• Clear the tops from your spent beans, peas and sweetcorn plants. If you cut the long stems at the base and lay them on the soil, they act as a weed suppressing mulch. Add them to the compost when they turn from green to brown.
  • Protect your cabbages, sprouts and broccoli plants with nets to keep the birds off.
  • Sow leaf salad ‘Winter mix’ in a cold frame for fresh leaves in the coming months. There’s still time to sow winter lettuce too – I’m a fan of Cos ‘Winter Density’
  • Rocket ‘Scorpion’ can be sown this month and grown to maturity on a windowsill or in an unheated greenhouse. The hot mustardy flavour adds punch to salads!
  • Sow hardy spring onion ‘White Lisbon’ in a cold frame, or in containers or grow bags in the greenhouse, to harvest through the winter and into early spring. 
  • The middle of the month is a good time to sow a crop of overwintering broad beans. ‘Aquadulce Claudia’ can be sown in root modules, seed trays or pots for an early crop in late spring. Simply grow the beans on in a cold frame, or plant outside in December if you’re lucky enough to have well-drained soil, in a sheltered location. The beans cope with several degrees of frost.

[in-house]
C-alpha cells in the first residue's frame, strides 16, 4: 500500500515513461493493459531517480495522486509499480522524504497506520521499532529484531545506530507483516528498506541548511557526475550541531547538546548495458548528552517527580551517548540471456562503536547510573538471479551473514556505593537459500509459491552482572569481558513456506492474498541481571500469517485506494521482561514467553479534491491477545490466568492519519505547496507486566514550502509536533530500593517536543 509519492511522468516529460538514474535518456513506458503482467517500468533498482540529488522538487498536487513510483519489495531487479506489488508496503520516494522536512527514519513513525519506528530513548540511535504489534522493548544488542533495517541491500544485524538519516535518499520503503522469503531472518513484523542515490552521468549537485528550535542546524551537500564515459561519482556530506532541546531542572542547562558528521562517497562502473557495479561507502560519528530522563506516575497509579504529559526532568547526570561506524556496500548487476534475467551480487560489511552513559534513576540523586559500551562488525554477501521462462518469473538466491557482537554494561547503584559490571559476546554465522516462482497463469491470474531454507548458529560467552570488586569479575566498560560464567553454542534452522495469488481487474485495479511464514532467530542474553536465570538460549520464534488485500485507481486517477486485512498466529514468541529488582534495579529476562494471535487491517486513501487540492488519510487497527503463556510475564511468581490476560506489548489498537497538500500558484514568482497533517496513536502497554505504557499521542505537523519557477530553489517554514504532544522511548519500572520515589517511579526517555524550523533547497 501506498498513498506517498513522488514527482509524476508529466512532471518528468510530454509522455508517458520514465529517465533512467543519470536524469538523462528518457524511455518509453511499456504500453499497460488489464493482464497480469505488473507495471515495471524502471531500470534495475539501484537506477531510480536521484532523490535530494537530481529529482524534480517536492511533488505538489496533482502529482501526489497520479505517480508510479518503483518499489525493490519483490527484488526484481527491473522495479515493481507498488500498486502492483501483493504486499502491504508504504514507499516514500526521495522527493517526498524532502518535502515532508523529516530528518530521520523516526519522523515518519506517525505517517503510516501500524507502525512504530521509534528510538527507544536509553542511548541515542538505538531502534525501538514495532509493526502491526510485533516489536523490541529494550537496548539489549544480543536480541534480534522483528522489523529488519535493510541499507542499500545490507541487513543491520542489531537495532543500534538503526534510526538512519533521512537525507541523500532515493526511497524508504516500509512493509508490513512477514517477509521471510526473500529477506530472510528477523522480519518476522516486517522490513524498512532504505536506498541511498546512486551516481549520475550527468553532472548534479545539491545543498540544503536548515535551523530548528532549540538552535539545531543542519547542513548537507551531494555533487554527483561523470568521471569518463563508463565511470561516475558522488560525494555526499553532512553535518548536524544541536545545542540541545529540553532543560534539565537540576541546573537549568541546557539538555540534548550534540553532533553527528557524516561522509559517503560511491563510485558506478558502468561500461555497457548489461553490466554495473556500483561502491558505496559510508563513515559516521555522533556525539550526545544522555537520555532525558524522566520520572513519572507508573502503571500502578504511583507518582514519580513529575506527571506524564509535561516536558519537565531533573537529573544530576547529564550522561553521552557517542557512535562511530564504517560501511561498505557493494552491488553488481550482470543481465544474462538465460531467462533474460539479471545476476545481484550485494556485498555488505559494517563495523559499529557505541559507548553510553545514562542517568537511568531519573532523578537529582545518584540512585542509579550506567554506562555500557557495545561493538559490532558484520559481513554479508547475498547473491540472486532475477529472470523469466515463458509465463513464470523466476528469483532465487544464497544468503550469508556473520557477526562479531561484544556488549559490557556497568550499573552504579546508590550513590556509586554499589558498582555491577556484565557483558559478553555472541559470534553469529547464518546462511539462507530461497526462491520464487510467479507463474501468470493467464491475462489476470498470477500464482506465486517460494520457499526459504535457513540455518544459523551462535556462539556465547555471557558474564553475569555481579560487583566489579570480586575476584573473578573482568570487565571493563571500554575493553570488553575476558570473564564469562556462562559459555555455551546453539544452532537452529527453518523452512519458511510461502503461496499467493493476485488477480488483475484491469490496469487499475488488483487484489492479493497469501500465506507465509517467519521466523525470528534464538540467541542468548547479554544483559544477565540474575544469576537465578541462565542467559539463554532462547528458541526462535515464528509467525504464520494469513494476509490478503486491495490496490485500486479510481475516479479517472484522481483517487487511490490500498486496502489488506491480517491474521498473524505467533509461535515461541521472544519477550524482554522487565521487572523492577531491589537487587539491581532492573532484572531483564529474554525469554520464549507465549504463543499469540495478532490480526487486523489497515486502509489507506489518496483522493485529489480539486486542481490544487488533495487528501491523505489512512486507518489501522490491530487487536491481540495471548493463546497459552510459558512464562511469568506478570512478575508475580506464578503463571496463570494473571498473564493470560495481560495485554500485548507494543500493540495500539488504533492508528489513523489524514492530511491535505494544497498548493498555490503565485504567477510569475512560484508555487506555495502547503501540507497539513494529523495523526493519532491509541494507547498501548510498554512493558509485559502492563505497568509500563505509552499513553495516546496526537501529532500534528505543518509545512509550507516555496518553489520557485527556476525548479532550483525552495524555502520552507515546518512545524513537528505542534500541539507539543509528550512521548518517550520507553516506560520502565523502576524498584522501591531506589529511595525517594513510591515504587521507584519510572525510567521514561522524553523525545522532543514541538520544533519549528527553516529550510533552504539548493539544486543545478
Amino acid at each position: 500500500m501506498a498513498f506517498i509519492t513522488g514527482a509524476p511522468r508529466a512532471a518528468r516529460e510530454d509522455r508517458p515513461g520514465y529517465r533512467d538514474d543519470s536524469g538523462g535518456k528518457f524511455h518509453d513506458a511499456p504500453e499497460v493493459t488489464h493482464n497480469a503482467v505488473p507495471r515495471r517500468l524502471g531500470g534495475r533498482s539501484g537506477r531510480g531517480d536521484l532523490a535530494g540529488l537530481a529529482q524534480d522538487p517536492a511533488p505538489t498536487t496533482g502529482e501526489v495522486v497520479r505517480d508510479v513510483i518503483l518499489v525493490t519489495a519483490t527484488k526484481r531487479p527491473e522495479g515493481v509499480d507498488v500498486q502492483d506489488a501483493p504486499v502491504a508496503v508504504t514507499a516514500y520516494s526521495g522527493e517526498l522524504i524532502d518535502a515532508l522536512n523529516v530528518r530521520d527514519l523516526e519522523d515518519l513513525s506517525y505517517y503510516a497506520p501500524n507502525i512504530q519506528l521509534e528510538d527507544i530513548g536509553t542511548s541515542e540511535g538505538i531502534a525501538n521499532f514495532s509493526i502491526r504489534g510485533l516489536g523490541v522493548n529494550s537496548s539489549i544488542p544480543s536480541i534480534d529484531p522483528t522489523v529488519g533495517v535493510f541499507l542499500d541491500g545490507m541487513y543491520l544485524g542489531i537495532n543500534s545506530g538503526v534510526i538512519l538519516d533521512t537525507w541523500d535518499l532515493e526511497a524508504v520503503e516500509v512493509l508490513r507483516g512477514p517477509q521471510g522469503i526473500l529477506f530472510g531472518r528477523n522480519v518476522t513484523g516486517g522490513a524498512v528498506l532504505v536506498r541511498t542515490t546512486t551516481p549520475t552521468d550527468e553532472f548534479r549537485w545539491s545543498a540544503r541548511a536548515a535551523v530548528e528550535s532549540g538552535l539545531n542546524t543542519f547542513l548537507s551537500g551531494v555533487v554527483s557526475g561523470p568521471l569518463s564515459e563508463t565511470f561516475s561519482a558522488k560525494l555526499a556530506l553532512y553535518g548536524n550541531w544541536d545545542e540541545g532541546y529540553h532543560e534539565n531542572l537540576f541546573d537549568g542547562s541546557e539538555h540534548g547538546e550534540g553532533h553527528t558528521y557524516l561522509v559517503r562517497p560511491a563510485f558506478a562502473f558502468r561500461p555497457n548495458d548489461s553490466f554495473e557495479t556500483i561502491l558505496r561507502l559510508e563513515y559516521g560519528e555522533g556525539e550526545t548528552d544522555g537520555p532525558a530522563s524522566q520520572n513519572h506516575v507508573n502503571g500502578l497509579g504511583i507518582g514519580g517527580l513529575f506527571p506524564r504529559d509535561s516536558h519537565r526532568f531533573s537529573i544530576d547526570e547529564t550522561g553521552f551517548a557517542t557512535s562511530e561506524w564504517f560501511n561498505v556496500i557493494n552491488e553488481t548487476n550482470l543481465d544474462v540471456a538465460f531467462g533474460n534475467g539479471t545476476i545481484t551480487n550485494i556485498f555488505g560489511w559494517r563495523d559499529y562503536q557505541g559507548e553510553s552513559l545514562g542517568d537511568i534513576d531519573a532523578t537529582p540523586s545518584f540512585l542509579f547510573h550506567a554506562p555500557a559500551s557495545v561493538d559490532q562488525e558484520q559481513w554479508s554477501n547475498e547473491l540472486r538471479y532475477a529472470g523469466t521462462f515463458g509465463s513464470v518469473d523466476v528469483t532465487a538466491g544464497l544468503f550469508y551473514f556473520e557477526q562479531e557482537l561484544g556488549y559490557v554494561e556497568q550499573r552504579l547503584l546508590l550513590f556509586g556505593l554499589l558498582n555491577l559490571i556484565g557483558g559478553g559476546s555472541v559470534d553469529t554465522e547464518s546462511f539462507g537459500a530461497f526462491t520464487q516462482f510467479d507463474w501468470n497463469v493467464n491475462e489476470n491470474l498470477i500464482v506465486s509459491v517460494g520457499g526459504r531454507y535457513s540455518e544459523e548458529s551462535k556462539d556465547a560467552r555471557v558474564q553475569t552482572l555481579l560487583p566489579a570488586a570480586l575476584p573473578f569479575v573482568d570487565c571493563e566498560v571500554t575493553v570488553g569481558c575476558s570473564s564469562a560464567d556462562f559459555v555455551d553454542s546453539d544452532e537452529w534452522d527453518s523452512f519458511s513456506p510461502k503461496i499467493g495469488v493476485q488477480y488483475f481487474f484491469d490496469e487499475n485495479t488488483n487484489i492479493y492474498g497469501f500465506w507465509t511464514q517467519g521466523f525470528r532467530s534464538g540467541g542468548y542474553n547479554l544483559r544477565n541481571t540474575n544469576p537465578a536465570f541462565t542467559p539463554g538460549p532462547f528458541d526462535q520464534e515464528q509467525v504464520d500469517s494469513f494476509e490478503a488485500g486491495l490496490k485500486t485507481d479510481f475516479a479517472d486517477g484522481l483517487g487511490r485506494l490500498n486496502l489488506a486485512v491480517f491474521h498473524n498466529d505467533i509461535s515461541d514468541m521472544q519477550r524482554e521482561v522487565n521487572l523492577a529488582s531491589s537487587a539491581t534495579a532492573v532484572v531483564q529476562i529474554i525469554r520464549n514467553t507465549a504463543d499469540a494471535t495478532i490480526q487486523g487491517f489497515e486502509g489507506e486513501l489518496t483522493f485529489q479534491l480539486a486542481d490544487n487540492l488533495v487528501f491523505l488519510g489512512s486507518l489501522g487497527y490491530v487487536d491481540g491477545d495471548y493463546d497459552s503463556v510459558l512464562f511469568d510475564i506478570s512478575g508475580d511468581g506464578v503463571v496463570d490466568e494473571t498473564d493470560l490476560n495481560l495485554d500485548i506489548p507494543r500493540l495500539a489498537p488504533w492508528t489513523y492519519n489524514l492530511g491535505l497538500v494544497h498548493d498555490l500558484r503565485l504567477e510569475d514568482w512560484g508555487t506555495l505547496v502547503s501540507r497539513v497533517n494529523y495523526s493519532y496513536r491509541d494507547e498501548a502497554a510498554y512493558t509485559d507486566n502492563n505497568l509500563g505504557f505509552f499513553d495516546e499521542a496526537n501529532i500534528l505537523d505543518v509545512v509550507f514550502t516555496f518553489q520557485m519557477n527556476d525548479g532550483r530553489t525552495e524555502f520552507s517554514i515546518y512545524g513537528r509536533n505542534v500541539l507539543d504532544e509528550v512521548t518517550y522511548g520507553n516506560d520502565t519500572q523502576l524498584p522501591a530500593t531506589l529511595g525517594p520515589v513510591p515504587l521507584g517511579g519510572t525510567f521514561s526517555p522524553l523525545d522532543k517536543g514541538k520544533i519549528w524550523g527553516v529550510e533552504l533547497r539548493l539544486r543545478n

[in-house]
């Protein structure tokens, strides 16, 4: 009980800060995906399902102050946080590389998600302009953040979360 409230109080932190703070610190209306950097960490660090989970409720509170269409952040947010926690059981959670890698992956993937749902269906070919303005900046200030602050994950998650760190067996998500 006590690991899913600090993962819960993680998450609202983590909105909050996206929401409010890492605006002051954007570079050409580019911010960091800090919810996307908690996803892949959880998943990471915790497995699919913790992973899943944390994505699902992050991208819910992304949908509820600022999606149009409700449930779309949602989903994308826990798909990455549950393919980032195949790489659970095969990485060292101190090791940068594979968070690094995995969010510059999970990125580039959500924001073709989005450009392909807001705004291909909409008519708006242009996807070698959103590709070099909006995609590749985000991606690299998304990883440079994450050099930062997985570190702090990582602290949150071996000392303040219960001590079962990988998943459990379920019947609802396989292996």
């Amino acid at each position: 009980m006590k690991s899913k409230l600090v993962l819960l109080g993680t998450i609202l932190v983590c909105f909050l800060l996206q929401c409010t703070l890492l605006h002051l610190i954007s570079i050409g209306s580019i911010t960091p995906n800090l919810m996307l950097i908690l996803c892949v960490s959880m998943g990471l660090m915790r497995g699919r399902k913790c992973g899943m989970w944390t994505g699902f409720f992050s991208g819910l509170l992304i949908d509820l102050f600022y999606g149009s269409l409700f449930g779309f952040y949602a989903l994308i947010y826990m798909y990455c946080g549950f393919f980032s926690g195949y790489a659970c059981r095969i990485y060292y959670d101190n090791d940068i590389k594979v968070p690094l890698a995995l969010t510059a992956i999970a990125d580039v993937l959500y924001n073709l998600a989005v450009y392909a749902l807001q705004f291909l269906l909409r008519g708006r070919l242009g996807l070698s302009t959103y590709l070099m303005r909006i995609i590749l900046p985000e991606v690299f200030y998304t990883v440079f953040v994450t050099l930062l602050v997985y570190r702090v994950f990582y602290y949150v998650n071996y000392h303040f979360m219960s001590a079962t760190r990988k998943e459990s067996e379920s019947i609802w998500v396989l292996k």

• October is the month to start sowing cabbage ‘F1 Mozart’, pea ‘Douce Provence’ and cauliflower ‘F1 Seoul’ to overwinter under cloches or in the cold frame. They’ll give you extra early crops next year.

Allotment fruit in October

  • October is the perfect month for moving fruit bushes and trees, and for planting new bare root fruit trees and soft fruit bushes. Their roots benefit from the warmth that remains in the soil before winter frosts. Avoid planting into frozen or waterlogged soil.
  • If you intend to grow fig trees, I recommend planting them in large containers in fertile, rich soil and compost. The containers will restrict the rampant roots and encourage the trees to crop in future years. They can be planted out during autumn.
  • Use a testing kit to see the pH of your soil before planting blueberries. They like acidity, so if your soil is alkali, grow them in a pot with ericaceous compost. 
  • If you have acidic soil, blueberries are a must-have on any allotment. They’re easy, reliable and delicious eaten straight off the bush. The plants are also stunning in autumn and the fiery red colour of the leaves is as good as anything you will find.
  • Late autumn is the ideal time to plant out a new strawberry bed in well-drained soil. The sweet tasting ‘Marshmello’ is a great choice.